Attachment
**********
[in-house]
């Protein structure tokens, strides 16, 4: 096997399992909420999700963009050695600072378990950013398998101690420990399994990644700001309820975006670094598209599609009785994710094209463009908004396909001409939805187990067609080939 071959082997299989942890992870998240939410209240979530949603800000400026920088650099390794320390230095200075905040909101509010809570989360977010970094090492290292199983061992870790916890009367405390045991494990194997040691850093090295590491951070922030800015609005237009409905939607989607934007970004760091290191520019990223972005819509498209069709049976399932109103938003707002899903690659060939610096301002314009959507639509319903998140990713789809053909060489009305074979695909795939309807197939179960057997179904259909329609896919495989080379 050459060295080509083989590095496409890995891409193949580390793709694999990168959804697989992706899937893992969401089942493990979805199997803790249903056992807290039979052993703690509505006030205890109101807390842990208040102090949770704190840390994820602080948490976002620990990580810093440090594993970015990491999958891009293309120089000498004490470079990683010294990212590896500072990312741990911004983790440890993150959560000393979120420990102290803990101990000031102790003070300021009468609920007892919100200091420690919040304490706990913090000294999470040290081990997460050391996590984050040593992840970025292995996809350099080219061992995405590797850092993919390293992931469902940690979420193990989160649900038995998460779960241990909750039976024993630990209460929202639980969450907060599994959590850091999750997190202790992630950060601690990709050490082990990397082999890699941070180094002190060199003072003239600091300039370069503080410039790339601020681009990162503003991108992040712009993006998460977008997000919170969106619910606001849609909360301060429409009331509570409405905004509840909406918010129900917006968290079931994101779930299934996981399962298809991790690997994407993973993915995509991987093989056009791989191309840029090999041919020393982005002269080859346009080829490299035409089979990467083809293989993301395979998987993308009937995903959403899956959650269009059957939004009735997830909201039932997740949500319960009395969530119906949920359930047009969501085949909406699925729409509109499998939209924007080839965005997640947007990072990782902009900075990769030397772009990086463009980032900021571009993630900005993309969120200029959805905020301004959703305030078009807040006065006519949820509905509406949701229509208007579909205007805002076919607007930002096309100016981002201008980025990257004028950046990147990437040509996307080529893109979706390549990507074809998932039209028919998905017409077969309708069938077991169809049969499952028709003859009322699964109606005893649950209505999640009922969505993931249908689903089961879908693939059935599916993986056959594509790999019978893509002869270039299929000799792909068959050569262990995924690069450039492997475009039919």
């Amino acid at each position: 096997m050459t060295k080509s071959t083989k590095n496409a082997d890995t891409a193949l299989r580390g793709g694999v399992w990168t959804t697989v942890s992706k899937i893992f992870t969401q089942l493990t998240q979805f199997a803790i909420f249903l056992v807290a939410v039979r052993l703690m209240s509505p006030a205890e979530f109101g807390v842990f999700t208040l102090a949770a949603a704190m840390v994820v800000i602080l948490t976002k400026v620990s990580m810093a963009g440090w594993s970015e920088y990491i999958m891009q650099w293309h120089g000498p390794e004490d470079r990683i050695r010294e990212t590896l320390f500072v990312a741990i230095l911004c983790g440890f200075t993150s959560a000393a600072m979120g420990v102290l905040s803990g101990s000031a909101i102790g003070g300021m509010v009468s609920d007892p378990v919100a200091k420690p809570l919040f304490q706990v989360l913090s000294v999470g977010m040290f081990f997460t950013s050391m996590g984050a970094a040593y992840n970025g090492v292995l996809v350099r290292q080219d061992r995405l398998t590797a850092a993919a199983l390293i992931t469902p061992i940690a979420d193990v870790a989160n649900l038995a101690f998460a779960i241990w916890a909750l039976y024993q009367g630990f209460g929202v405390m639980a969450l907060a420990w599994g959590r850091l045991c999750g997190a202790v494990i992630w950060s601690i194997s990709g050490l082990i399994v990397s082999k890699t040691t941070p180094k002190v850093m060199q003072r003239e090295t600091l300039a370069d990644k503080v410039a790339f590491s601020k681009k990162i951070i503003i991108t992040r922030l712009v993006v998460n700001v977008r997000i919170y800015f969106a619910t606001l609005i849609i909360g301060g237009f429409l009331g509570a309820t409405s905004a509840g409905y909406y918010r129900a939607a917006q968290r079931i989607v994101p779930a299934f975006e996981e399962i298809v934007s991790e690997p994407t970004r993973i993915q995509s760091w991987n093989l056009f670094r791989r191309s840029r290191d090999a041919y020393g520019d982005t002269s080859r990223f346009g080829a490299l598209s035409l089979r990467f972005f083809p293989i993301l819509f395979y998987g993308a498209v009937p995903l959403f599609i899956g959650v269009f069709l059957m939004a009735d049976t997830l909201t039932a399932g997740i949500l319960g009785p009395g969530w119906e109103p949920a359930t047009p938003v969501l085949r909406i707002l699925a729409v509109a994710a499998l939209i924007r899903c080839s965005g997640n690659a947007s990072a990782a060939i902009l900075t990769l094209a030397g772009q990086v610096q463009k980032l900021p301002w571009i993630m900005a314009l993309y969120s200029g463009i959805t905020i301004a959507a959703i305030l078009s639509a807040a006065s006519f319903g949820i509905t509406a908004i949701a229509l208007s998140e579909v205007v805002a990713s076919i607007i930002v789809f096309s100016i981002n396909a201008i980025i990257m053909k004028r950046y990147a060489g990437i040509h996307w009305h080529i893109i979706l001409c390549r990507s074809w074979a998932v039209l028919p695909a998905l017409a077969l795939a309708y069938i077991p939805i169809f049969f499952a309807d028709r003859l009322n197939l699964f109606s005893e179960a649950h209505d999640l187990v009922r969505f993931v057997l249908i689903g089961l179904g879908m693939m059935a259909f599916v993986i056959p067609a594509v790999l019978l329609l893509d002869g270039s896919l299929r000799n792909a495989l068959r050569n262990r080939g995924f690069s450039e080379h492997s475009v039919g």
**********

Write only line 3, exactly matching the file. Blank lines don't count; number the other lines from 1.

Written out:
């Amino acid at each position: 096997m050459t060295k080509s071959t083989k590095n496409a082997d890995t891409a193949l299989r580390g793709g694999v399992w990168t959804t697989v942890s992706k899937i893992f992870t969401q089942l493990t998240q979805f199997a803790i909420f249903l056992v807290a939410v039979r052993l703690m209240s509505p006030a205890e979530f109101g807390v842990f999700t208040l102090a949770a949603a704190m840390v994820v800000i602080l948490t976002k400026v620990s990580m810093a963009g440090w594993s970015e920088y990491i999958m891009q650099w293309h120089g000498p390794e004490d470079r990683i050695r010294e990212t590896l320390f500072v990312a741990i230095l911004c983790g440890f200075t993150s959560a000393a600072m979120g420990v102290l905040s803990g101990s000031a909101i102790g003070g300021m509010v009468s609920d007892p378990v919100a200091k420690p809570l919040f304490q706990v989360l913090s000294v999470g977010m040290f081990f997460t950013s050391m996590g984050a970094a040593y992840n970025g090492v292995l996809v350099r290292q080219d061992r995405l398998t590797a850092a993919a199983l390293i992931t469902p061992i940690a979420d193990v870790a989160n649900l038995a101690f998460a779960i241990w916890a909750l039976y024993q009367g630990f209460g929202v405390m639980a969450l907060a420990w599994g959590r850091l045991c999750g997190a202790v494990i992630w950060s601690i194997s990709g050490l082990i399994v990397s082999k890699t040691t941070p180094k002190v850093m060199q003072r003239e090295t600091l300039a370069d990644k503080v410039a790339f590491s601020k681009k990162i951070i503003i991108t992040r922030l712009v993006v998460n700001v977008r997000i919170y800015f969106a619910t606001l609005i849609i909360g301060g237009f429409l009331g509570a309820t409405s905004a509840g409905y909406y918010r129900a939607a917006q968290r079931i989607v994101p779930a299934f975006e996981e399962i298809v934007s991790e690997p994407t970004r993973i993915q995509s760091w991987n093989l056009f670094r791989r191309s840029r290191d090999a041919y020393g520019d982005t002269s080859r990223f346009g080829a490299l598209s035409l089979r990467f972005f083809p293989i993301l819509f395979y998987g993308a498209v009937p995903l959403f599609i899956g959650v269009f069709l059957m939004a009735d049976t997830l909201t039932a399932g997740i949500l319960g009785p009395g969530w119906e109103p949920a359930t047009p938003v969501l085949r909406i707002l699925a729409v509109a994710a499998l939209i924007r899903c080839s965005g997640n690659a947007s990072a990782a060939i902009l900075t990769l094209a030397g772009q990086v610096q463009k980032l900021p301002w571009i993630m900005a314009l993309y969120s200029g463009i959805t905020i301004a959507a959703i305030l078009s639509a807040a006065s006519f319903g949820i509905t509406a908004i949701a229509l208007s998140e579909v205007v805002a990713s076919i607007i930002v789809f096309s100016i981002n396909a201008i980025i990257m053909k004028r950046y990147a060489g990437i040509h996307w009305h080529i893109i979706l001409c390549r990507s074809w074979a998932v039209l028919p695909a998905l017409a077969l795939a309708y069938i077991p939805i169809f049969f499952a309807d028709r003859l009322n197939l699964f109606s005893e179960a649950h209505d999640l187990v009922r969505f993931v057997l249908i689903g089961l179904g879908m693939m059935a259909f599916v993986i056959p067609a594509v790999l019978l329609l893509d002869g270039s896919l299929r000799n792909a495989l068959r050569n262990r080939g995924f690069s450039e080379h492997s475009v039919g």